The American Booksellers Association shared a very useful article last year by Karen Schechner (the senior editor at Kirkus Indie) explaining how self-published authors can sel1313l their books at a few independent bookstores around the country.
We’ve expanded the collection and posted links to those helpful resources below, but you should read the whole article.
If your bookstore has an option for self-published authors, share a link in the comments section–we will update our article with more resources.
“No questions asked, we’ll take five copies of a book on consignment,” said Bagby. The terms are 60/40, and the store keeps the books on the shelves for 90 days. “If they sell, we’ll get back to the author right away and reorder. If they don’t, the author needs to pick up their books.” … A second Watermark program offers tiered event options, which can cost from $50 to $500. Elements include a signing, newsletter inclusion, and front-of-store title placement, or a reading and signing, 100-postcard mailing to the author’s list, a four-color 11″ x 17″ poster hung in the store, and more. (Via Victoria Strauss)
Bookstore Resources for Self-Published Authors
(Follow the links below for contact information)
How To Get Your Book in Barnes & Noble Stores: “Each year, we review more than 100,000 submissions from publishers of every size and background. Our buyers review publishers’ catalogues, marketing materials and galleys or sample copies to help them make their decisions.”
The Written Word: This Colorado Springs bookstore will take self-published books on consignment: “We usually ask for 5 copies minimum. The percentage is decided by the writer as the cost and percentage varies so much for the author and we don’t want writers to lose money putting books into bookstores. We also set up launch parties, signings, readings, and even speaking engagements at no charge. We’re happy to serve the community how we can. We don’t limit ourselves to Colorado, but will take books from anyone, and if someone with a book out would like to use our venue while traveling to this area they only need ask.”
Tattered Cover Book Store’s Rocky Mountain Authors program: “Our consignment program is focused on authors and small local publishers.”
Carmichael’s Bookstore in Louisville, Kentucky. Owner Carol Besse provided more details: “We will take almost anything on consignment … We’ll put it on the shelf, and sell it in the stores. We usually start out with 10 copies.”
The Literary Joint Bookstores in Maryland (3 locations): [we] accept and have fully promoted self-published authors over the years but we do not accept books on consignment self-published or independently published as it became a hassle years ago. If we are going to support you we will buy them up front based on a point we came up with along with our customers. When a book is submitted to us (we get a minimum of 20 per week due to the oversaturation of the current market) a team of our customers read the submissions and based on their enthusiasm our buyer will buy them up front as long as the self published author or indie publisher is current on the pricing of the industry. Most times they are not and offer ridiculous prices that the industry has not operated by in 3 years. If a book is not selected by our stores to be shelved, we do offer the author the opportunity to do book events with us anyway because we will never turn an author away because people like different things. But as a store, we simply CANNOT stock everything so we select the best of the best at all times for our customers that we know we will move within 7-10 days turn around!”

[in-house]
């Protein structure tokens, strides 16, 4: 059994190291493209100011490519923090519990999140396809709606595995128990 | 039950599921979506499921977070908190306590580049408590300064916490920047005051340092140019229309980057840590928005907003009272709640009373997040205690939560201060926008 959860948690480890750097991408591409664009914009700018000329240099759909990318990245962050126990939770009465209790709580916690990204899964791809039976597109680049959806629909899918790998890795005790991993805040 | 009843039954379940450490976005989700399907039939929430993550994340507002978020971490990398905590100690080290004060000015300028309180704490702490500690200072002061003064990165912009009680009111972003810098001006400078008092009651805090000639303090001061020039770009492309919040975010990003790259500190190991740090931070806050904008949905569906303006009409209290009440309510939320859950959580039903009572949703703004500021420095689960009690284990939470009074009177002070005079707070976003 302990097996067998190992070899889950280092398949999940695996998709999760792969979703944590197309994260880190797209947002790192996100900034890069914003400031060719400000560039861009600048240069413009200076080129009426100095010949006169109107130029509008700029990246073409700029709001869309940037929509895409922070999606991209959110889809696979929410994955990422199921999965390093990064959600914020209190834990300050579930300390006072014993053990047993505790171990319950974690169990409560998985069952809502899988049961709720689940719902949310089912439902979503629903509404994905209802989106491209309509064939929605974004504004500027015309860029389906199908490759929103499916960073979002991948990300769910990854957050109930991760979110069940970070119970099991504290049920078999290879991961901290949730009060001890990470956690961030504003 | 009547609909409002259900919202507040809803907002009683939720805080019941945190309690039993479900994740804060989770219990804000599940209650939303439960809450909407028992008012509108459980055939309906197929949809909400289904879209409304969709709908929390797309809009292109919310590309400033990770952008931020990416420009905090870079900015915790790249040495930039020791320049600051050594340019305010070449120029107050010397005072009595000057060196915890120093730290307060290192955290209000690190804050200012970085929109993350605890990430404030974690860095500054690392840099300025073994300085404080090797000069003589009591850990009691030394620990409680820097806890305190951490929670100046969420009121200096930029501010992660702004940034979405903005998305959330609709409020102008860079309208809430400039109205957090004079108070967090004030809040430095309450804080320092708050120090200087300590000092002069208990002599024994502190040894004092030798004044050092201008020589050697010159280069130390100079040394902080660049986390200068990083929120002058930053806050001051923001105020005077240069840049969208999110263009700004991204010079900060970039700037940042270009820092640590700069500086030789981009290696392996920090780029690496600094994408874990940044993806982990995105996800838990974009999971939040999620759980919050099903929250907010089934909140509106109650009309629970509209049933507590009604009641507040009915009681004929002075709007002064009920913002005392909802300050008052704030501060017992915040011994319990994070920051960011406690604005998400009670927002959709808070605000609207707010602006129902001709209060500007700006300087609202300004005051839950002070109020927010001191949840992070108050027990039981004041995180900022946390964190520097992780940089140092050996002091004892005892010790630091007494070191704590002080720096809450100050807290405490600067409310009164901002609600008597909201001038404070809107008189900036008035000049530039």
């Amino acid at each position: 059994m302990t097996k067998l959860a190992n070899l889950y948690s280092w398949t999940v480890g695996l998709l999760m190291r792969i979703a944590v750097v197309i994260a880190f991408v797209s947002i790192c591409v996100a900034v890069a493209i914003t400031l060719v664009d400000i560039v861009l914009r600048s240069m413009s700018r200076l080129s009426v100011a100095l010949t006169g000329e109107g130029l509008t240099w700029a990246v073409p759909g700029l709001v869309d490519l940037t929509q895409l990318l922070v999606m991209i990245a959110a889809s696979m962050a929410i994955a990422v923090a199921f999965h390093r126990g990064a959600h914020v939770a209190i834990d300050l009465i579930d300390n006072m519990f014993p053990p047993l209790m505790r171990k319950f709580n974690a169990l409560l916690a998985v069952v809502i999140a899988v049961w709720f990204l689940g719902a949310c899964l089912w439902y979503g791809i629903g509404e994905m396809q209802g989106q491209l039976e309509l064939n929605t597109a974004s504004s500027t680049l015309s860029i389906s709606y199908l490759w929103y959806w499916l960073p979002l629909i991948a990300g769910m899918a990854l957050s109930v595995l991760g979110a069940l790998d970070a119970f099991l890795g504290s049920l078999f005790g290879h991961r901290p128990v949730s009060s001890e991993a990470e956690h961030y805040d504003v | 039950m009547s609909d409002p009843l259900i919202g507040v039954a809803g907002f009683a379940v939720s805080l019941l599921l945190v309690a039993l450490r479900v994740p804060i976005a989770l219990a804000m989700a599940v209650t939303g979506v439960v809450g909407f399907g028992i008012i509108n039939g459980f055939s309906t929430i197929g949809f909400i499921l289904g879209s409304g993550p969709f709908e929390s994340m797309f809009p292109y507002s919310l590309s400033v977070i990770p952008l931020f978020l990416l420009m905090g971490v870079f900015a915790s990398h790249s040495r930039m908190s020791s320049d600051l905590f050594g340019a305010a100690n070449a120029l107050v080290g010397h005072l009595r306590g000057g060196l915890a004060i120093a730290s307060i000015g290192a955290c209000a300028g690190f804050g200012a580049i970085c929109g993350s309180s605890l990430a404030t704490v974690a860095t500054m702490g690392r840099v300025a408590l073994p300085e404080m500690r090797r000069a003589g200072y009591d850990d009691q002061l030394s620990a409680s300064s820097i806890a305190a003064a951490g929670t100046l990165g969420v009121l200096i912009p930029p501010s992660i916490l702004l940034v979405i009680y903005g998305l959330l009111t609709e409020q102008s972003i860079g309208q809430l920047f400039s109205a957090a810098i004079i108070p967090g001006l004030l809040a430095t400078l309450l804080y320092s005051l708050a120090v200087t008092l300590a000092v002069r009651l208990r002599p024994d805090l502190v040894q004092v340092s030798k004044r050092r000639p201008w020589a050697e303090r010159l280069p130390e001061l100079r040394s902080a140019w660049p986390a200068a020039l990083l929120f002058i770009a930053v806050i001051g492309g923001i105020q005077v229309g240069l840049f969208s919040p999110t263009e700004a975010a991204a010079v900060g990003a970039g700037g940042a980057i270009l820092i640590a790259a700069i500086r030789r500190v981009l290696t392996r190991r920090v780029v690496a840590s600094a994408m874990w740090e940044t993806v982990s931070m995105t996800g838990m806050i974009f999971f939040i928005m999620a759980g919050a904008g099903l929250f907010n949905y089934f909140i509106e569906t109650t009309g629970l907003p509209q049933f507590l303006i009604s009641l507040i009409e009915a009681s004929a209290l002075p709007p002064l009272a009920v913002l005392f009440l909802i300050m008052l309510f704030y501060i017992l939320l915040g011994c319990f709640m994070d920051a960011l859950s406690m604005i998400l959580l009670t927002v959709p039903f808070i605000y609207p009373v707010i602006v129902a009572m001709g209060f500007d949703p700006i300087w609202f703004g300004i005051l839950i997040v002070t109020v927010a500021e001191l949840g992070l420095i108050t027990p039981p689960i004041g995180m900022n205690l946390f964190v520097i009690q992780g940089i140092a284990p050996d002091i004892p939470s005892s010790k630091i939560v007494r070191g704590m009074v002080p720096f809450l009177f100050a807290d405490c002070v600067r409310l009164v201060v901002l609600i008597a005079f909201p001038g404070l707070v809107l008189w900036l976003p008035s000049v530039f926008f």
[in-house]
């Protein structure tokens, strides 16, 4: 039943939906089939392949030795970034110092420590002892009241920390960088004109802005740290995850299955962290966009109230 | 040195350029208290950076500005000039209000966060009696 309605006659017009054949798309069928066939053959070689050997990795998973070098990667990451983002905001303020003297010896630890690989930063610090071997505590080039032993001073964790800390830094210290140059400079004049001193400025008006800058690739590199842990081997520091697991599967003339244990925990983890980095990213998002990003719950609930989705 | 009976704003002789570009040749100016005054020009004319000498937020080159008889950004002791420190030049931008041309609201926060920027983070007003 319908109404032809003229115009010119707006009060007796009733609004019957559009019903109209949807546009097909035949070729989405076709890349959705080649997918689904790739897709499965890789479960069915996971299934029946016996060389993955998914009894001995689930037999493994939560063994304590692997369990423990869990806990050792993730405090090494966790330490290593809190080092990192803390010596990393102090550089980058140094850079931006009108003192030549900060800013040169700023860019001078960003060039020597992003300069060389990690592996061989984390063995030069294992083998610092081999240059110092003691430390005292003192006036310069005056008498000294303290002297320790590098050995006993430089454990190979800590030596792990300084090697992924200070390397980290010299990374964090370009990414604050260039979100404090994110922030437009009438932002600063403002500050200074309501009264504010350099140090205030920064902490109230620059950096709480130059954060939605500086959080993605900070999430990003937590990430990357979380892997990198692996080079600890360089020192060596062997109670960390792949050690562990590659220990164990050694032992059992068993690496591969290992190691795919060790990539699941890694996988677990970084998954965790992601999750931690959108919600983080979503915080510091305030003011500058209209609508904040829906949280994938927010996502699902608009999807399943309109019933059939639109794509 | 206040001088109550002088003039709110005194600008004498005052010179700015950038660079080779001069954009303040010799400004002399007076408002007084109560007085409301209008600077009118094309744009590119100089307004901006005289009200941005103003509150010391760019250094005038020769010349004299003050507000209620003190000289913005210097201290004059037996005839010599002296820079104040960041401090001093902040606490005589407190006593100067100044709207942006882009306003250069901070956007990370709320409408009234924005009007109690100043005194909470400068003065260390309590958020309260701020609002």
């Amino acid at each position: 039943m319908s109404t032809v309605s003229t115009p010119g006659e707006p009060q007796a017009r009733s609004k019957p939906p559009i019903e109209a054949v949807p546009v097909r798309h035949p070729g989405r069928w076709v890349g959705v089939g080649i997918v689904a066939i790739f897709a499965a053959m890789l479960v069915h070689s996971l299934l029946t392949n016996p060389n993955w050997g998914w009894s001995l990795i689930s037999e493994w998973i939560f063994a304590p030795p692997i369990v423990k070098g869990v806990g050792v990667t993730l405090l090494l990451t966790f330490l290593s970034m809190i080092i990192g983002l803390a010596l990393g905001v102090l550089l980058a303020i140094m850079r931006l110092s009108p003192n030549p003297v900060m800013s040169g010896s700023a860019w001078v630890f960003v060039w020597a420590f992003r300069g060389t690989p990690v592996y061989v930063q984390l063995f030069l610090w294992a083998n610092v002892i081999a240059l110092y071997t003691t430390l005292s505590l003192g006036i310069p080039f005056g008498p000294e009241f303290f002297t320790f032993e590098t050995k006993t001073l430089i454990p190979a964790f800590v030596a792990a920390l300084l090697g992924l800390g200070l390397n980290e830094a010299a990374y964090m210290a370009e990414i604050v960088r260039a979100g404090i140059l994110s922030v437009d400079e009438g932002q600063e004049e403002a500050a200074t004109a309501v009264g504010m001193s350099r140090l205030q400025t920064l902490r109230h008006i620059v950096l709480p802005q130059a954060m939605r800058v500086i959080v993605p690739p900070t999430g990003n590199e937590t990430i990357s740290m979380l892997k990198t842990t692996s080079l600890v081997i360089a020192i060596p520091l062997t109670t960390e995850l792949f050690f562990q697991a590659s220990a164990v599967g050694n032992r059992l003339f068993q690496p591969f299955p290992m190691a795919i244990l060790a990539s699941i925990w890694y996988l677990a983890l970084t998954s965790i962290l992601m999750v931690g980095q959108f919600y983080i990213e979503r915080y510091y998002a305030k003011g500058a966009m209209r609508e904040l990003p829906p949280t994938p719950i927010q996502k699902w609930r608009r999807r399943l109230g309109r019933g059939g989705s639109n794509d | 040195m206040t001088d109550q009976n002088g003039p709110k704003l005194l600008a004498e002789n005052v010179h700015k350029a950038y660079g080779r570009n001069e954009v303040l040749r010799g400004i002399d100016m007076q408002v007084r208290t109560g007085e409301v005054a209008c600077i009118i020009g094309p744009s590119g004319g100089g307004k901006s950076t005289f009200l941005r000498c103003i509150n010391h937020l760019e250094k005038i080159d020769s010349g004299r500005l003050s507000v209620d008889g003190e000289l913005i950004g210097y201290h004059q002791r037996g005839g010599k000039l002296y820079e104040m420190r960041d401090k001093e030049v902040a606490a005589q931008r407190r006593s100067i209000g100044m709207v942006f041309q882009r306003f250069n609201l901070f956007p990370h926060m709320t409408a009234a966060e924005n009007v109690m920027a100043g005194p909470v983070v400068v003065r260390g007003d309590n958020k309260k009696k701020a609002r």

Lyon Books in Chico California. Here’s more: “the consignment policy is to ‘take all comers’ as long as the author lives within 60 miles of the store. Currently, that represents more than 200 local authors … Consignment checks are written every two months, and the post-holiday run was more than 100 checks, totaling about $14,000.”
Watermark Books and Cafe Owner Sarah Bagby explained: “No questions asked, we’ll take five copies of a book on consignment.”
The Written World in Colorado Springs “will take self-pubbed books from authors on consignment. We usually ask for 5 copies minimum. The percentage is decided by the writer as the cost and percentage varies so much for the author and we don’t want writers to lose money putting books into bookstores. We also set up launch parties, signings, readings, and even speaking engagements at no charge. We’re happy to serve the community how we can. We don’t limit ourselves to Colorado, but will take books from anyone, and if someone with a book out would like to use our venue while traveling to this area they only need ask.”
So, hoping that these new ideas will stimulate some ideas for your book sales! Until Sunday, keep reading and writing. Nancy Q.